The second component of the optical signal may be a low frequency signal comprising a long series of binary ones followed by a long series of binary zeroes repeated multiple times. The long series of binary ones and zeroes may comprise the update firmware. In a normal signal, sensor 113, which may be a filter in this case, would not expect to see more than a few binary ones or a few binary zeroes in a row. In this case, sensor 113 may detect the long rows of binary ones and zeroes and may filter them out of the optical signal. Sensor 113 may send the binary ones and zeroes to control module 105 as the binary numbers are filtered out of the signal.
 In a third embodiment of the present invention, optical transceiver 100 may receive a high speed optical signal comprising various binary ones and zeroes. This signal may also include update firmware. The signal may create a frequency spectrum with a number of frequency harmonics. One of the harmonics at a designated frequency may have a binary 1 or a binary 0 encoded on it. For example, when the optical signal comprises binary ones, the encoded harmonic may also include a binary 1. Conversely, when the optical signal comprises binary zeroes, the encoded harmonic may include a binary 0. Sensor 113, which in this embodiment may be a filter, may filter out each of the binary ones or zeroes from the encoded harmonic. As each bit is filtered out, it may be provided to control module 105 over connection 105C for further processing.
 The optical transceiver then provides the recovered update firmware to the system memory (act 303). For example, referring again to FIGS. 1 and 2, the recovered update firmware, regardless of which embodiment was implemented to recover the firmware from the optical signal, is sent to control module 105 over connection 105C, which is represented by lines 212A and 212B in FIG. 2. The recovered update firmware is then provided to controller system memory 206 for execution.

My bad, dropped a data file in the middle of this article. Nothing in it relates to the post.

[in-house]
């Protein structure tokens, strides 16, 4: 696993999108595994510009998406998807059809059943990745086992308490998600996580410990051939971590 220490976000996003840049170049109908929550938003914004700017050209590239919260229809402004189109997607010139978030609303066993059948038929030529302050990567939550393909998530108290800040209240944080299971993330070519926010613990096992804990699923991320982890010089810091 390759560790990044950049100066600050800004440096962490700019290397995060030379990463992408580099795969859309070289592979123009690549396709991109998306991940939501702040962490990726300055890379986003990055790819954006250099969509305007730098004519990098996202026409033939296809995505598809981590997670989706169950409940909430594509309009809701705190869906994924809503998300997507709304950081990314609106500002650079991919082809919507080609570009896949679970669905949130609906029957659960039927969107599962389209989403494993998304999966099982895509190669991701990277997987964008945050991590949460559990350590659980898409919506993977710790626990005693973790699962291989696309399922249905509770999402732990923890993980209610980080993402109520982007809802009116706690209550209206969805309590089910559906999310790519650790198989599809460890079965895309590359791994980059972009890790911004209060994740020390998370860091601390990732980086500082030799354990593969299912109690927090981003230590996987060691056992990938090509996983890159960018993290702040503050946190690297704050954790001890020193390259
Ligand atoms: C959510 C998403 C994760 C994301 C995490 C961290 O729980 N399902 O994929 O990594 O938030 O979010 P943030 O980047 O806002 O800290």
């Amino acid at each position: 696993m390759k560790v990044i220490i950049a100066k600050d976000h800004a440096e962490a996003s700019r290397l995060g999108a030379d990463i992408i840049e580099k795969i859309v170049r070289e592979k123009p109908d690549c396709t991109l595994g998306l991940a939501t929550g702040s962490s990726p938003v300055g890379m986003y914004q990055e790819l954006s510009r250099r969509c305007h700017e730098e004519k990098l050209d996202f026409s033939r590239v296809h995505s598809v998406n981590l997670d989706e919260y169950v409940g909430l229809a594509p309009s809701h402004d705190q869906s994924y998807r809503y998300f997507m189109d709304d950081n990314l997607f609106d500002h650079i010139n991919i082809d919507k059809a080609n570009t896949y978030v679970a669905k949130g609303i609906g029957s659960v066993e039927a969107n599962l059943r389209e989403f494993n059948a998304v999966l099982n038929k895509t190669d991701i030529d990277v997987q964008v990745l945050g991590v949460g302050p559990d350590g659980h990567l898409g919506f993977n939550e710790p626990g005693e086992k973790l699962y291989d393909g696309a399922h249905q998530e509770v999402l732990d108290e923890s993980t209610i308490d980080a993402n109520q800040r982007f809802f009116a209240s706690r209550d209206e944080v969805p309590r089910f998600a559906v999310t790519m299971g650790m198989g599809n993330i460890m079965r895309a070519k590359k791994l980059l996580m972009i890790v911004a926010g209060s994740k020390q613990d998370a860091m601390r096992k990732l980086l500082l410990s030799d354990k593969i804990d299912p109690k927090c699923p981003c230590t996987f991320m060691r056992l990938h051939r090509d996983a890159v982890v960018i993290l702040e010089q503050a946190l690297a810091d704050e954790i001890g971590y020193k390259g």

In some embodiments, transceiver 100 may contain dedicated loader firmware, either in persistent memory 106 or a memory location of control module 105 such as register sets 209 or controller system memory 106, which is structured to assist in the loading of the update firmware. This dedicated loader firmware may be executed by processors 203. The loader firmware may direct processors 203 to check the received update firmware for errors. If no errors are found, the loader firmware may further direct processors 203 to execute the new firmware or to load the firmware into persistent memory 106 for later execution. In embodiments without the loader firmware, the update firmware may be directly executed by processors 203 or loaded to persistent memory 106 for later execution.
 Referring again to the method 300 of FIG. 3, the updated firmware is executed by the optical transceiver (act 304). The executed firmware may alter the operation of transceiver 100 in different ways depending on the type of update firmware that is executed. For example, suppose that the update firmware was structured to update the operational firmware. The firmware would be provided to persistent memory 106 where it would overwrite some or all of the existing operational firmware. When executed by processors 203, the new operational firmware would alter the operation of transceiver 100 by changing operational parameters such as how to transmit and receive optical data. Alternatively, the executed update firmware may cause transceiver 100 to implement a specific feature such as off-transceiver logging of operational parameters.
 Accordingly, the principles of the present invention relate to an operational optical transceiver configured to update operational firmware using the optical link. The optical transceiver receives an optical signal over an optical link containing the update firmware. The optical transceiver then recovers the update firmware from the optical signal. Finally, the optical transceiver provides the recovered firmware to the system memory where the processors may execute the firmware. This process removes the need to exclusively use the electrical link to provide update firmware to the transceiver. In addition, the principles of the present invention provide a way that allows for updating firmware to a transceiver that is not easily accessible or are located a long distance from the host, such as a transceiver on the ocean floor. Accordingly, the principles of the present invention represent a significant advancement in the art of optical transceivers.
 The present invention may be embodied in other specific forms without departing from its spirit or essential characteristics. The described embodiments are to be considered in all respects only as illustrative and not restrictive. The scope of the invention is, therefore, indicated by the appended claims rather than by the foregoing description. All changes which come within the meaning and range of equivalency of the claims are to be embraced within their scope.
Patent applications by Gerald L. Dybsetter, Scotts Valley, CA US
Patent applications by Jayne C. Hahin, Cupertino, CA US
Patent applications by Lucy G. Hosking, Santa Cruz, CA US
Patent applications by Luke M. Ekkizogloy, San Jose, CA US
Patent applications in class OPTICAL TRANSCEIVER
Patent applications in all subclasses OPTICAL TRANSCEIVER